Yes that is true, and much of the point of this article was to show how Marx and Julian Simon weren’t too far apart in their idea of what human potential really is. And both of them in my opinion were not completely correct about the underlying mechanics of bringing it out. We know that what makes the argument for capitalism so powerful is that it really does create not only incentives for innovation, but it also helps to create channels whereby individuals can find a niche which allows them to contribute to society in ways which positively benefit all of us. This was something that the socialists didn’t fully recognize, but by this point in time its beyond argument that market economies utilize this niche finding mechanism more efficiently. However, at the same time, free market capitalism, does cause human capital to be underutilized in various ways, especially with things like poverty traps in which a great amount of the humans on earth simply don’t have the resources to find a niche which truly maximizes their potential. For example, a brilliant but impoverished person works manual labor their whole life because they were born in a ghetto in India and never had a chance to get an education. And given the sheer amount of impoverished people who have ever lived, that really does represent a huge opportunity cost for humanity! Even scarier is the costs of what happens when intelligent people like Joseph Kony or Adolph Hitler are raised in repressive environments, but rather than simply seeing their human capital wasted, they expressed it in a way which caused great harm. There is a very real argument that perverse incentives of such things may be worse than the human capital being wasted.
In my opinion, free markets were the first step, they destroyed feudalism and the legal and cultural barriers which kept people from finding a niche and utilizing their human capital in a way which truly benefits humanity and makes our lives better. However, it still wastes much human capital. The reason why Simon’s arguments are so powerful is because free markets were vastly superior to feudalism in utilizing human capital and allowing for the free exchange of ideas. But, if you consider the fact that almost 2/3 of the world’s population lives in poverty today, perhaps through things like aid to the poor, and equality of opportunity, we could maximize this process of maximizing the utility of human capital to an extent which could be simply mind boggling in how much progress we would experience. Just think, if all the progress seen in the past 500 years was the result of freeing up just one tiny portion of humanity and giving them the opportunity to contribute, imagine how much progress we could see if we could extend this process to all of humanity!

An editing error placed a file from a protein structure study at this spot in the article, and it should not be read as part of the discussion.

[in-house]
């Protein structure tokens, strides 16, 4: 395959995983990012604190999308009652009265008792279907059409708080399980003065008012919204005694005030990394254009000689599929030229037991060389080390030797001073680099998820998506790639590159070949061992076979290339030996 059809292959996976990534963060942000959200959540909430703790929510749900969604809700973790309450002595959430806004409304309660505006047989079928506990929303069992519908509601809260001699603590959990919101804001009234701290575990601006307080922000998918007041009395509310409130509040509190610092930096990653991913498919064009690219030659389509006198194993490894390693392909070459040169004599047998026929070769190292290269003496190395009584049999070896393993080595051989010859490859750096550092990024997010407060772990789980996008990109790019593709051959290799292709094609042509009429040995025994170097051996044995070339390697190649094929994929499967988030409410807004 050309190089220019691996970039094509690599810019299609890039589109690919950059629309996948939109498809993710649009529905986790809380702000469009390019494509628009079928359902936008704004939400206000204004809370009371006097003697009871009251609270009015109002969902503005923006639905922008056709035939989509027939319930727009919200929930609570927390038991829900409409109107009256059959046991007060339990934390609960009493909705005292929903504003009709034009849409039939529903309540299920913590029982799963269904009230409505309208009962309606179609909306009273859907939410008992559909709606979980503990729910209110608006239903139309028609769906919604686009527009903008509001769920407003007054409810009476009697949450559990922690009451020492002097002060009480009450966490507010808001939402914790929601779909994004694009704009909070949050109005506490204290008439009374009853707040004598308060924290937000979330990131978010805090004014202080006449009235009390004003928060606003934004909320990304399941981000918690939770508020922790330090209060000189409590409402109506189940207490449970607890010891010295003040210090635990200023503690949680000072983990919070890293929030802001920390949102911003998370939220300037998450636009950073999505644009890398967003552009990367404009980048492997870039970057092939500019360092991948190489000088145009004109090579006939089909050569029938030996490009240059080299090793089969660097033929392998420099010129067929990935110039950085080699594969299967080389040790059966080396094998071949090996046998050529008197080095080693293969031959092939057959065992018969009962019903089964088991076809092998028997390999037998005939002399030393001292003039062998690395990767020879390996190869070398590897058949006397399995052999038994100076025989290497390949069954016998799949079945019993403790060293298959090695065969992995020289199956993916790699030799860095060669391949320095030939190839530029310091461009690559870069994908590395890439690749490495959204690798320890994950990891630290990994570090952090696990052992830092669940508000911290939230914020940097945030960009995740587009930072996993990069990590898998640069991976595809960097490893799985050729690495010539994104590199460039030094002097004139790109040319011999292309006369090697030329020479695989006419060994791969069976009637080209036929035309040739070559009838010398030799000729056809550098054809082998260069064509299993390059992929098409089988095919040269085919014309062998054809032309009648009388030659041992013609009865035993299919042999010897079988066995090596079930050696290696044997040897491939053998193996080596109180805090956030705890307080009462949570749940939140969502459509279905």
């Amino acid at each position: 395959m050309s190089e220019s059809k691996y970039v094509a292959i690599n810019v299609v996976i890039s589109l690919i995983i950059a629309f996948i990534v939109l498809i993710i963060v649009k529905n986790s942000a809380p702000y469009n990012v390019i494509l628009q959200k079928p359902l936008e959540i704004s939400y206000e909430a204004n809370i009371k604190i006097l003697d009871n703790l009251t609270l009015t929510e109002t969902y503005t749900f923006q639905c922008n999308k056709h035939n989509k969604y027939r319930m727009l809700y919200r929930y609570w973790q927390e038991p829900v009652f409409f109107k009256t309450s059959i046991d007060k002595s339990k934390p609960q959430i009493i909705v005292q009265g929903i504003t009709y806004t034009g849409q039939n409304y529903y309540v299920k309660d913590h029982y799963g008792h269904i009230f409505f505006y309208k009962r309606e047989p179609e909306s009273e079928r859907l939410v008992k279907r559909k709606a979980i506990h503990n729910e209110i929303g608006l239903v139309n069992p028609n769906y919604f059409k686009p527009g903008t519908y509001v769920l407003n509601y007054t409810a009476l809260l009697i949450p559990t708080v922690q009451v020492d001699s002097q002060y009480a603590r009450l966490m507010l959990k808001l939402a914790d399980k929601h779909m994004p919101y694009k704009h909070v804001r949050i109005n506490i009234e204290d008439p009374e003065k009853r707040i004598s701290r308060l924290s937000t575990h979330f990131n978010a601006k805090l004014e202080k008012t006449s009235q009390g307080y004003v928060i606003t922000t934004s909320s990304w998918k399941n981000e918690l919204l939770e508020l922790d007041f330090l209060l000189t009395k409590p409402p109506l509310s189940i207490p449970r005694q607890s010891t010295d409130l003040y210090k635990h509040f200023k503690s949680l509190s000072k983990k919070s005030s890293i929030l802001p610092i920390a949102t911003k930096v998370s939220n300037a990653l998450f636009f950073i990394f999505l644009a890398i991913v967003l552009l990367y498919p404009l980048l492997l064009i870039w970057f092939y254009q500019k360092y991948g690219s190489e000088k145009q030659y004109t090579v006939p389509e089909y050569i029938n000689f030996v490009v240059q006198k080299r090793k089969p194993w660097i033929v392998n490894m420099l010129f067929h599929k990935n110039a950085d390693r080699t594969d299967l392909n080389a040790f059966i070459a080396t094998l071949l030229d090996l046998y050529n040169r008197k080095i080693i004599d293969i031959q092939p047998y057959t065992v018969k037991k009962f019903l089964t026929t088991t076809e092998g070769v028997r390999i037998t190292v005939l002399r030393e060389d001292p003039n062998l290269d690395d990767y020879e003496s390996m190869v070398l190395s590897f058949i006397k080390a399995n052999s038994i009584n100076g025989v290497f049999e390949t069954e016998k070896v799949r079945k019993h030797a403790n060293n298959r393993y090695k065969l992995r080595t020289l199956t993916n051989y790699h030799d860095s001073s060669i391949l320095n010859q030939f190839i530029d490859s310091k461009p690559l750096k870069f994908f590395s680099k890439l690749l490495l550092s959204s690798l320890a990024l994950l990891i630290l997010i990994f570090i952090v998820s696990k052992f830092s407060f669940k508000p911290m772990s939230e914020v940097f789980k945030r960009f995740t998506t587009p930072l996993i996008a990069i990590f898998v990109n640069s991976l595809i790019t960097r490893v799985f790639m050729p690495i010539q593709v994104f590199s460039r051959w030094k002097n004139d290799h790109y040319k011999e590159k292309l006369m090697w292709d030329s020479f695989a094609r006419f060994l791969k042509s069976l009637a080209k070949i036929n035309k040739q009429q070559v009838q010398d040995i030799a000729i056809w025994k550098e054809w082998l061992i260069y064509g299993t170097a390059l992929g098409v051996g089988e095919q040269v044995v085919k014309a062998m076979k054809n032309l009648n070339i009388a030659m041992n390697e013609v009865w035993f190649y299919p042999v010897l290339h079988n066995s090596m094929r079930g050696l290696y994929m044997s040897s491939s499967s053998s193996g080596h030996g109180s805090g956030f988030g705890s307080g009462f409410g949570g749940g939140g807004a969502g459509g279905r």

I think that Simon fell into the same old neoliberal trap of assuming that free markets were the best way to utilize this simply because of the ideological stubbornness you mention. Karl Marx fell into this trap as well but on the opposite side. The Neoliberals assume that the benefits of capitalism are because free market capitalism is simply the best way of doing things, rather than recognizing that the benefits of the free market come from the underlying mechanics of what is actually going on here, which is really its ability to enable connections between people to be made and human capital to be better utilized. And once we understand the mechanics of this, and that it is the mechanics driving this process rather than the entire system as a whole, we may be able to see ways in which we can have even more benefits, correct the bad parts about capitalism and maximize the positive developments seen in free markets. That’s really what I believe, and I tend to shy away from the capitalism/socialism dichotomy because I ultimately see the mechanics as the most important thing, rather than vast prescriptions. But I think that this is an important discussion which people should be having, and often times it is pure ideological stubbornness which impedes this conversation from progressing.
But yes I do generally agree with you that what I am arguing for is a “socialist outcome” as you describe it. Its just that socialist is such a loaded term in this day and age and means a lot of things, many of them not very good things, and as such I tend to shy away from using the term in that sense since many people will just get turned off as soon as they hear that word. And this post was designed to intrigue more market-oriented thinkers by taking a free market hero like Simon and then using his insights to justify something that would appear to go against the free market orthodoxy, yet at the same time prove that it does not violate Simon’s theory much at all. Its that kind of cognitive dissonance that gets people’s gears working, and hopefully it leads to people looking at things in a new and different way. Whereas saying “let’s do socialism” turns many people off right from the start, and even if my arguments are good, it still won’t be as effective as “tricking” people into breaking past prior held views by slowly leading them into an argument which forces them to consider a different view. Because like I said, its the mechanics that matter, not the system or the name we give it. And the word socialism tends to have more to do with an ideology and a system than mechanics.